Phytomyza chaerophylli leaf mine on Cow Parsley



Chromatomyia primulae (whitish corridor leaf mine) on Primrose


Lepidoptera: Moths: 1 new species, the Herald! Takes my total to 482.


The Herald


Tunicates: 1 species added, missed off list previously. The ‘Star Ascidian’.

Birds: 5 new species, taking my total to 253. They were: Blue Rock Thrush (potentially dodgy), Ring-billed Gull, Pacific Diver, Lesser Scaup and Mandarin.


A stunning drake Mandarin



Mammals: 3 new species added, taking my total to 38 species. They were: Bottlenose Dolphin, Common Dolphin (missed off list previously), and Lesser Horseshoe Bat.

Somehow, that equates to 98 new species this month, putting me well ahead of my target! I have a feeling though that I’ve found a lot of the common bryophytes in the area, so I may have to think seriously about starting lichens in February. I’ve also secured permission to get some pitfall traps out around campus, so I’m hoping for some extra beetles. Wish me luck, I’m going to need it!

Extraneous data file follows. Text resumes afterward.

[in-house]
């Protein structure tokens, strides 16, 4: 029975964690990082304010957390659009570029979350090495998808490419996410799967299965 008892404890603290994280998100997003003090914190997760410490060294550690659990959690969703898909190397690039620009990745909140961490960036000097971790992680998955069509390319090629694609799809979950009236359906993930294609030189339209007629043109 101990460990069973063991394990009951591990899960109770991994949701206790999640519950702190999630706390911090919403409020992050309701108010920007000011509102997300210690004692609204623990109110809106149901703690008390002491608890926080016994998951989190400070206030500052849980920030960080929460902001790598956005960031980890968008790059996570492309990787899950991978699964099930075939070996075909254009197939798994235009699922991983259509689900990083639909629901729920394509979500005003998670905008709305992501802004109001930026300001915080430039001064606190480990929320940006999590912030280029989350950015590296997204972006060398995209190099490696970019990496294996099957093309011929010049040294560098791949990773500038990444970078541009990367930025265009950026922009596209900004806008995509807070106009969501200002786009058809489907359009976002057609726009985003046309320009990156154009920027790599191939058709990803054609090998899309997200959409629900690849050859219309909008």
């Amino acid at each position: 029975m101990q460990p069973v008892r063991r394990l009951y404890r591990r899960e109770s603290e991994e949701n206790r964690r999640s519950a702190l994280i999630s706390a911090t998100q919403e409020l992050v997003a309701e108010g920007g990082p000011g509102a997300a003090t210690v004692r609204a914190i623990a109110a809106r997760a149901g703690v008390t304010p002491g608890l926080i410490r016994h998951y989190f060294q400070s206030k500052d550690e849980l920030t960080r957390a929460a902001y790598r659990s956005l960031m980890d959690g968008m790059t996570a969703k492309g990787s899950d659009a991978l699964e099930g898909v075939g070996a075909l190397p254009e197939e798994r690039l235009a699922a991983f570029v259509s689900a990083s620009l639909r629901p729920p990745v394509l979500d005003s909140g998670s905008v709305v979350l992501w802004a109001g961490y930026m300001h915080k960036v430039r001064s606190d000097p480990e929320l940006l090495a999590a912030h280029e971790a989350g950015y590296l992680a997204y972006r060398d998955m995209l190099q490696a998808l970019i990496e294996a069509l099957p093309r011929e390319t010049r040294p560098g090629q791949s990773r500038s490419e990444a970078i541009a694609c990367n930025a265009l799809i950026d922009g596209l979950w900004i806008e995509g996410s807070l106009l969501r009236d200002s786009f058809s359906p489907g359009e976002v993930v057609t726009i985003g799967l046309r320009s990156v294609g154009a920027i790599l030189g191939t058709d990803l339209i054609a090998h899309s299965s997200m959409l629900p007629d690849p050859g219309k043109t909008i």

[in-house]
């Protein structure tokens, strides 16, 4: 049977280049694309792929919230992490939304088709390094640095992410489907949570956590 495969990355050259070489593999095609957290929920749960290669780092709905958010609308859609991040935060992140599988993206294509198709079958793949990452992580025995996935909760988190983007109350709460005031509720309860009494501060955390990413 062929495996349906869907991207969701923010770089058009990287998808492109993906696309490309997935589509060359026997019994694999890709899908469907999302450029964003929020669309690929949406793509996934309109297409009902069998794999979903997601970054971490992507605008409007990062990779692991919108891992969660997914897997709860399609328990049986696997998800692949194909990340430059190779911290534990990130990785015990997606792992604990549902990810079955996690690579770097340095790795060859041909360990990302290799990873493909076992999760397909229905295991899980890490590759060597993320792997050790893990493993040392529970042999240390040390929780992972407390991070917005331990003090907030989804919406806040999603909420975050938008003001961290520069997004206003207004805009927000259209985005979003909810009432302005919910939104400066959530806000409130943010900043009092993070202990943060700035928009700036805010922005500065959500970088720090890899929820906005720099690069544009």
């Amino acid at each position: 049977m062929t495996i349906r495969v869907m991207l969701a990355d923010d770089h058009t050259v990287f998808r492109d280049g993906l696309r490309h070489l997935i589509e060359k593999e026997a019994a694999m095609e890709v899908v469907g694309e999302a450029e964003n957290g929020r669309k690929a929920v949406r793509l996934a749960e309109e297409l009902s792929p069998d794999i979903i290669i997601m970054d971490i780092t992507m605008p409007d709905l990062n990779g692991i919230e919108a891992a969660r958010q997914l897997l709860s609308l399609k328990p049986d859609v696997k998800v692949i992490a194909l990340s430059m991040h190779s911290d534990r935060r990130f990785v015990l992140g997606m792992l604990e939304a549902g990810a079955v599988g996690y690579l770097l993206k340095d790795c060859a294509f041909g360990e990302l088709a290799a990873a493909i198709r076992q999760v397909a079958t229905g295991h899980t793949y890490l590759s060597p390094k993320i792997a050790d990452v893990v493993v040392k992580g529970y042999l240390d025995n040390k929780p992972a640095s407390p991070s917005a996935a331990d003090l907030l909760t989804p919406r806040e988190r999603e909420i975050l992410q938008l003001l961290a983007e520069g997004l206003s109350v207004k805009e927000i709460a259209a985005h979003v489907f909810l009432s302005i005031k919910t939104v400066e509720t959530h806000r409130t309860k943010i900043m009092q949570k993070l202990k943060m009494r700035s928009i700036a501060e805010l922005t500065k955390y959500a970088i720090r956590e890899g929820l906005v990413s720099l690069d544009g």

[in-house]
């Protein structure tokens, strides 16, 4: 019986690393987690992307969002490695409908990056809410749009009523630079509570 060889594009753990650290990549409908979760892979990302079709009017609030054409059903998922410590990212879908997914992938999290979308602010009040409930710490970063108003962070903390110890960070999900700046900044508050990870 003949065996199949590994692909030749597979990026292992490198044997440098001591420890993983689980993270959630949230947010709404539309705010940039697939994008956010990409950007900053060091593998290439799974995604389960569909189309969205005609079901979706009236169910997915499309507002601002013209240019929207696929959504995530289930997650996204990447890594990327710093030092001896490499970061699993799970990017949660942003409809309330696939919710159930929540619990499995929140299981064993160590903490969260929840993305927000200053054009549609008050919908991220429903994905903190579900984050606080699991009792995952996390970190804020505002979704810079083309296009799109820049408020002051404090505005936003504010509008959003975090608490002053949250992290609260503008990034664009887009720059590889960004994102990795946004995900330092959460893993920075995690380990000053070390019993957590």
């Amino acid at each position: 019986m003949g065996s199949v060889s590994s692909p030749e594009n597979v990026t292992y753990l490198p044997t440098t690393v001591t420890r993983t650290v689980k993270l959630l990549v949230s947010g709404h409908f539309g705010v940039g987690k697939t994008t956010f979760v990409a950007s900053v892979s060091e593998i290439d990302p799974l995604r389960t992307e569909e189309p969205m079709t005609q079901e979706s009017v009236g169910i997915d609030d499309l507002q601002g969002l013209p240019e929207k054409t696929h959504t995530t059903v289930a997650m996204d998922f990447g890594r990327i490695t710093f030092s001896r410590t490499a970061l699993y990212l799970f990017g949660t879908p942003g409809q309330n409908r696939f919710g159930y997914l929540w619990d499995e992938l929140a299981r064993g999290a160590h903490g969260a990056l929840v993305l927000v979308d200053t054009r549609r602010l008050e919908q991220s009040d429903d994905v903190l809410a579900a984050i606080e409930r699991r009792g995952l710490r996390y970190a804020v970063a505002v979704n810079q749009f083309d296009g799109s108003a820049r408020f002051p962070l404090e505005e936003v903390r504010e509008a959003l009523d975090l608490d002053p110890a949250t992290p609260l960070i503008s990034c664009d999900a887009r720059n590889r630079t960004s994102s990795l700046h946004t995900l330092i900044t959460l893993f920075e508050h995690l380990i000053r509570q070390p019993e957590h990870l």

Species of the week- 13

Wifi issues meant that I couldn’t upload this blog yesterday, but here it is now! The species that I’m focussing on this week is the centipede Lithobius variegatus, nicknamed the Variegated Centipede. In my opinion, it is one of Britain’s prettiest myriapods (centipedes, millipedes and relatives), with its purple banded legs, and mottled brown upper surface.


April 2013- monks wood 015.jpg
Lithobius variegatus featuring the pill millipede: Glomeris marginata


Lithobius variegatus is one of the most easily identified British centipedes, by its colouration alone. It is a fairly large species, typically reaching 20-30mm in length. The species which it is most easily confused is the ubiquitous Lithobius forficatus, with which it frequently occurs. Lithobius forficatus is a uniform chestnut brown, with unbanded legs.